|Pos 0||"This is my seat."||No modification in play|
|Pos 1||"I'm in early position."||Might abandon more marginal hands in early position.|
|Pos 2||"I modify my play based on my position."||Player - often raises with more marginal cards late.|
|Pos 3||"I'll play any two cards from the button."||Tends to overplay position. TRAP|
Voluntarily in Pot 9-1 (VIP) is simply how often they put money in the pot, and is based on the percentage of times they put money in the pot. 9=90%, 5=50%, 3=30% and 1=20%. Of course most players fall between 2 and 5. Always be prepared to modify this because over the short run even the loosest player will lay down several hands in a row and the tightest player will get several premium starting hands. I simply try to update my estimate occasionally as play progresses, the value is not precise.
Okay, that is the criteria. How do you do it? Online, I use a spreadsheet. There are also a couple of pretty good software HUDs (Heads Up Display) that automatically read your poker client and display on your monitor for easy reading. Aces Up, with Poker Tracker does a pretty good job, and Poker Spy comes to mind immediately. Both give you a lot of information about the hand and your opponents. I use the spreadsheet because I can't use the HUDs when playing live. I feel online play should help my live play and relying on a HUD would weaken my live poker skills. Here is an image of my spreadsheet.
If you would like to give it a try, Download .
I put in some examples. As you can see the Donk, the super aggressive, deceptive player and the player pose the biggest danger, but there are weak spots. The Novice and the Weak Tight player provide most of our +EV and even the Rock can be had, but they give up their chips very slowly and never without a fight.
As I stated above there are HUDs that provide most of this information for you and most online poker clients allow you to take notes. I just think that your online play should support your live play and these evaluations should be habit and done almost automatically. Think of this as a training aid. This chart helps you note the evaluations but also organizes it in a simple way to aid understanding and retention. The spread sheet doesn't store information so you should always transfer data to the poker client notes. Then you'll have a head start the next time you meet an opponent.
When playing live, you use the same criteria for evaluating the competition, but taking your notebook or even a PDA to the poker table, might be a little much, but few players get upset if you have a sheet of paper and take a few notes, as long as it is quick and unobtrusive. I suggest you print out the modified version of the spreadsheet and take quick notes between hands. It is designed for the use of a quick single letter notation. Here is the image of the modified sheet.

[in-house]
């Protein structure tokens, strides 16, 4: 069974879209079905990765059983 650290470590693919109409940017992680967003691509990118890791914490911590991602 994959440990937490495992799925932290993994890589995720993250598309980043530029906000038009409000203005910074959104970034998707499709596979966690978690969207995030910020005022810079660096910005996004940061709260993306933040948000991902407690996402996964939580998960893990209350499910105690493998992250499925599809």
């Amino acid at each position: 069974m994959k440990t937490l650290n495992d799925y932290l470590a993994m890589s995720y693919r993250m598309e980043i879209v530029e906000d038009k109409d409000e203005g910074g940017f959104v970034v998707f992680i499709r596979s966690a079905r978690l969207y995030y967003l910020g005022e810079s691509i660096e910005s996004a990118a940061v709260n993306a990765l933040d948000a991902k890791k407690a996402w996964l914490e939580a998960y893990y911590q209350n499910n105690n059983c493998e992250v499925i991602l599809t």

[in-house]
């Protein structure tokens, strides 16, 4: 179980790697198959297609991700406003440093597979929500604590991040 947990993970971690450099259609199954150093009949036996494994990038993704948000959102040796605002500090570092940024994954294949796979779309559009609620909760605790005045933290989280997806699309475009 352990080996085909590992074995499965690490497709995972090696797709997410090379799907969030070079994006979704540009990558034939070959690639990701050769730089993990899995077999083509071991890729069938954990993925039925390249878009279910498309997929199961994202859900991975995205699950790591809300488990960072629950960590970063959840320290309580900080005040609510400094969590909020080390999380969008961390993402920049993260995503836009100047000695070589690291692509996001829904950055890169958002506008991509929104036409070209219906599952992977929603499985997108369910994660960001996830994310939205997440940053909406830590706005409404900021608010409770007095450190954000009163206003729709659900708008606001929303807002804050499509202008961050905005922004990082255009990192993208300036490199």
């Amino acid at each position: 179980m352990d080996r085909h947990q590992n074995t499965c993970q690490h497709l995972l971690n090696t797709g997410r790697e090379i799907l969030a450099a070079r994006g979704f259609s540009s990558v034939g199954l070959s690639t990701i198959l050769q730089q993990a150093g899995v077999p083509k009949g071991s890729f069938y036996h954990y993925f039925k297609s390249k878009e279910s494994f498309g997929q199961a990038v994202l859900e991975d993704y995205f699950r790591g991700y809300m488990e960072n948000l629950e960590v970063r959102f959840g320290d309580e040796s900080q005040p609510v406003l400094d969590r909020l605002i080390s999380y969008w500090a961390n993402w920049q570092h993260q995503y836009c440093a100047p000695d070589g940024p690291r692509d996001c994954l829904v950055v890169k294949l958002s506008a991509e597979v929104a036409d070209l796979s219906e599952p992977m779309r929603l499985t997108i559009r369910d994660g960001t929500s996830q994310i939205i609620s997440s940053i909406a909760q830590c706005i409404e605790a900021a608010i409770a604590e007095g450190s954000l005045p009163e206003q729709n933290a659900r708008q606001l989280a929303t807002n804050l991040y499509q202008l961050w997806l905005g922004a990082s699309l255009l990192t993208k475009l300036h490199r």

Of course this is printed out, and you'll use a pencil to make notations.
Finally those additional considerations when playing live:
Stack size is still important and the hesitation, still counts but you have several other areas that can be evaluated since you can actually watch your opponents. Dress can be a pretty good indicator. Sex? Are they dressed like a poker player? (Suspenders are a very reliable clue.) Poker players dress comfortably. Are they dressed like a tourist? Are they dressed like their favorite poker pro? How often have you walked into a card room and encountered four or five unabombers at the tables? Are they dressed like a derelict? Age, how old are they? Are they married and is their wife in the area? The answers to all of these questions along with their stack size should give you a good indication of their style and skill at the table.
Their demeanor at the table is a good indicator of experience. How do they handle their chips? Do they understand betting mechanics? Are they comfortable? In a short period of time you should know if they play regularly and if it is at this poker room. Are they Internet poker players are do they usually play live? Is most of their experience from a home game?
All of these answers help you develop a more accurate picture of your opponent, and inevitably winning his chips. The more sophisticated they appear, the more likely they are poker players. Physical Tells are generally nonexistent online, but in live poker they provide a wealth of information about your opponents. When playing online, poker players don't have to worry about tells in their normal game and telegraphing their actions. Deceptive players always act weak when strong and strong when weak. Don't quit playing simply because you have no cards. Play just as attentively without cards as you do with cards. Most of your time should be spent observing your opponents to get that little edge.
Many of you might not like my system, but if not, you do need to develop your own. I would be interested in any you might develop.
(One of my first Poker mentors once told me: "If we both have $1 and trade $1 bills, we still have only $1 a piece, but if we each have an idea and trade ideas, we both have 2 ideas.")